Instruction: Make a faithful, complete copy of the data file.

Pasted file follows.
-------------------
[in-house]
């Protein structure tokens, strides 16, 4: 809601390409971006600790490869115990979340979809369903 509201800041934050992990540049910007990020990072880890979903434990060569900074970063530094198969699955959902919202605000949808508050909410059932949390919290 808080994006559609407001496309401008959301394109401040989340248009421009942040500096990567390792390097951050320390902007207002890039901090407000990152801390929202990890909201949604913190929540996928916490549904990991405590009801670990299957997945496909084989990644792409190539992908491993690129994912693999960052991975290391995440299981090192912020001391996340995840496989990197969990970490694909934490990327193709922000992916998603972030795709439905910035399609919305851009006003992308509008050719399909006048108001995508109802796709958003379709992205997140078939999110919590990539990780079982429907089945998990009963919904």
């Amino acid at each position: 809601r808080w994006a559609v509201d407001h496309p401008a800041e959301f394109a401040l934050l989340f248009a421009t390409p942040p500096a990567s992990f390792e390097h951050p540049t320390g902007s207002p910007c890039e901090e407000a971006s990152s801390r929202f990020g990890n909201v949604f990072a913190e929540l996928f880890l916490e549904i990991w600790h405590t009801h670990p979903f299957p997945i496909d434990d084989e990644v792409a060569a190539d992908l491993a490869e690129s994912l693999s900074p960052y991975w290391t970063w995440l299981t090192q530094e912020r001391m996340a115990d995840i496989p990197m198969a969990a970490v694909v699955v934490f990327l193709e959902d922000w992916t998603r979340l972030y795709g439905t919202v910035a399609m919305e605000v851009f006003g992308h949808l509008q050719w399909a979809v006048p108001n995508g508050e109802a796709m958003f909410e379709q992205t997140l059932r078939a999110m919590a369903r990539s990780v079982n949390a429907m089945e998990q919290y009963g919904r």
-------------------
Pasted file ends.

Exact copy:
[in-house]
């Protein structure tokens, strides 16, 4: 809601390409971006600790490869115990979340979809369903 509201800041934050992990540049910007990020990072880890979903434990060569900074970063530094198969699955959902919202605000949808508050909410059932949390919290 808080994006559609407001496309401008959301394109401040989340248009421009942040500096990567390792390097951050320390902007207002890039901090407000990152801390929202990890909201949604913190929540996928916490549904990991405590009801670990299957997945496909084989990644792409190539992908491993690129994912693999960052991975290391995440299981090192912020001391996340995840496989990197969990970490694909934490990327193709922000992916998603972030795709439905910035399609919305851009006003992308509008050719399909006048108001995508109802796709958003379709992205997140078939999110919590990539990780079982429907089945998990009963919904």
């Amino acid at each position: 809601r808080w994006a559609v509201d407001h496309p401008a800041e959301f394109a401040l934050l989340f248009a421009t390409p942040p500096a990567s992990f390792e390097h951050p540049t320390g902007s207002p910007c890039e901090e407000a971006s990152s801390r929202f990020g990890n909201v949604f990072a913190e929540l996928f880890l916490e549904i990991w600790h405590t009801h670990p979903f299957p997945i496909d434990d084989e990644v792409a060569a190539d992908l491993a490869e690129s994912l693999s900074p960052y991975w290391t970063w995440l299981t090192q530094e912020r001391m996340a115990d995840i496989p990197m198969a969990a970490v694909v699955v934490f990327l193709e959902d922000w992916t998603r979340l972030y795709g439905t919202v910035a399609m919305e605000v851009f006003g992308h949808l509008q050719w399909a979809v006048p108001n995508g508050e109802a796709m958003f909410e379709q992205t997140l059932r078939a999110m919590a369903r990539s990780v079982n949390a429907m089945e998990q919290y009963g919904r």